That John Ashcroft is a right-wing, pro-gun religious fanatic who laments the civil rights gains of the past decades and believes that leaders of the pro-slavery Southern Confederacy are deserving of veneration should not disqualify him from holding an important office.
No, indeed, he would make an excellent president of the National Rifle Association, or leader of the Christian Coalition or an anti-abortion group. Perhaps there’s even a job for the defeated Republican senator in the federal government, say on some historical commission devoted to the restoration of Civil War artifacts, such as the holding cells for runaway slaves.
But how can George W. Bush appoint as US attorney general a man who gave an interview to the pro-Confederate Southern Partisan magazine that praised the magazine for its “heritage…of defending Southern patriots like Lee, Jackson and Davis”? Ashcroft said it was necessary to stand up for the leaders of the Old South “or else we’ll be taught that these people were giving their lives, subscribing their sacred fortunes and their honor to some perverted agenda.” Never mind that the agenda these people were defending was slavery. This can only lead one to believe that Ashcroft’s strenuous opposition to affirmative action is based on the view that slavery and segregation were not all that damaging to the lives of black Americans.
Ashcroft represents the extreme flash point of the culture wars that are threatening to tear this country apart. He’s of the school that interprets Christianity as a mandate for condemnation and exclusion rather than tolerance and inclusion. He’s so imbued with his own personal connection to the Almighty that he interprets his electoral defeats as “crucifixions” and his return to public life as “resurrections.”
His religious arrogance allows for no other interpretation of God’s will. For example, Ashcroft has made support of the death penalty a litmus test in his selection of judges; what about the Roman Catholic Church’s position condemning capital punishment? Ashcroft finds a biblical basis for his stern condemnation of homosexuality, but there are leading Christian and Jewish denominations that strongly disagree.
Ashcroft has every right to practice his variant of Pentecostal Christianity, but the idea that the nation’s chief law enforcer might force his interpretation into the law of the land is deeply troubling. The attorney general is charged with protecting the civil rights of minorities and women’s reproductive freedom. Yet Ashcroft’s view of what rights are protected by the Constitution is so narrowly defined as to condone the reversal of most of the advances in human rights in the past half-century.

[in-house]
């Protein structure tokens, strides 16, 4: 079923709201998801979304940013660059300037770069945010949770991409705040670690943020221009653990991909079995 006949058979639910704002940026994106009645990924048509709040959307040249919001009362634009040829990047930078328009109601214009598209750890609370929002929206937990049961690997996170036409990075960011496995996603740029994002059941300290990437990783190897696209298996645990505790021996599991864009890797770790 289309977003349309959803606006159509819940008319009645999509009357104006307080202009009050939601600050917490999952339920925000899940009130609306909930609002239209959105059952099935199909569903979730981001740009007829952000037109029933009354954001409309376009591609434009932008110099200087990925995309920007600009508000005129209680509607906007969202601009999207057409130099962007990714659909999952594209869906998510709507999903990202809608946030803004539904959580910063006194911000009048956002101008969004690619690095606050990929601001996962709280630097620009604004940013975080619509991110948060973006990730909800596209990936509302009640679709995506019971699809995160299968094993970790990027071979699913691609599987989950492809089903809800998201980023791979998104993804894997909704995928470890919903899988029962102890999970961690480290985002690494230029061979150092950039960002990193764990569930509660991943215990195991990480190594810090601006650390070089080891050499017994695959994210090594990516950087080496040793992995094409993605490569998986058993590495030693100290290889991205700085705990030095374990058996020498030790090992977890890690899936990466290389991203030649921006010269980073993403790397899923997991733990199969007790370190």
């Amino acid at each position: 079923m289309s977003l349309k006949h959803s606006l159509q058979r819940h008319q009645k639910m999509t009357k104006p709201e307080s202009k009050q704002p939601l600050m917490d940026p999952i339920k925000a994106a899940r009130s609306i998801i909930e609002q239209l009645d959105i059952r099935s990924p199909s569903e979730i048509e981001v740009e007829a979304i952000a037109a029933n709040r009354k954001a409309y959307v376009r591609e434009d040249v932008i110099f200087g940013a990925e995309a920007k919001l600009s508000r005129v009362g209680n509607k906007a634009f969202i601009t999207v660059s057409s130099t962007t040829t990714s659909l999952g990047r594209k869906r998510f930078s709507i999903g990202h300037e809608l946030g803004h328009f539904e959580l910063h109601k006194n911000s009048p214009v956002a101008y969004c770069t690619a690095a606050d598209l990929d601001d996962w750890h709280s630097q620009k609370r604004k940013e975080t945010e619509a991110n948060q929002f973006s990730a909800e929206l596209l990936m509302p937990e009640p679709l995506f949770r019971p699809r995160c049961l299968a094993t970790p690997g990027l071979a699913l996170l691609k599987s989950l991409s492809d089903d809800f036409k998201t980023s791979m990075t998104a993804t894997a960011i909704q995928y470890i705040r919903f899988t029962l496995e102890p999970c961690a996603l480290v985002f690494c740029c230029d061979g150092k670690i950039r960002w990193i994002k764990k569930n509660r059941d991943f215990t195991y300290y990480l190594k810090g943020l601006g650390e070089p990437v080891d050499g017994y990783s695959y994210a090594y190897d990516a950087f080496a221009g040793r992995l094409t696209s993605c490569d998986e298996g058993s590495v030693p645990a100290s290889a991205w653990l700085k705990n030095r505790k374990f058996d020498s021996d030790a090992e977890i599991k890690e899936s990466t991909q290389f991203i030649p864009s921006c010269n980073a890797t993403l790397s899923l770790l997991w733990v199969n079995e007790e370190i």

For example, at a time of rising hate crimes aimed at homosexuals, he voted against the Hate Crimes Prevention Act as well as bills banning discrimination in employment. He even voted against AIDS funding.
On a woman’s right to choose, which is accepted by a clear majority of Americans and by the courts, Ashcroft has endorsed the most extreme side of the anti-abortion position: “If I had the opportunity to pass but a single law,” he has said, it would be a constitutional amendment to “ban every abortion except for those medically necessary to save the life of the mother.” He excludes rape and incest as justification for abortion.
Ashcroft’s abortion views are so extreme that he would favor banning some contraceptives, such as the pill and IUDs, that can prevent a fertilized egg from being implanted in the uterus, thus causing, in his view, de facto abortions. As attorney general, he would play a crucial role in picking federal judges, including the US Supreme Court, and there is no way that he would be party to nominating judges who accept the court’s decision in Roe v. Wade.
Finally, we don’t need an attorney general who’s been the NRA’s most reliable vote in the Senate and the recipient of much funding from that organization. He was one of only twenty senators who opposed mandatory safety locks for guns. He also opposed a ban on assault weapons, and he urged Missouri voters to legalize the carrying of concealed weapons.
The last job in the world that Ashcroft should be offered is that of US attorney general. Imagine the outcry if Bush had appointed Jesse Helms to that position. Yet according to the National Journal, Ashcroft’s voting record as a senator was to the right of Helms.
Bush has betrayed the vast majority of Americans who voted for the politics of inclusiveness and moderation advanced by both him and Al Gore. Why is there not a single Republican senator, let alone more Democrats, who are willing to condemn this obvious disaster of a nomination?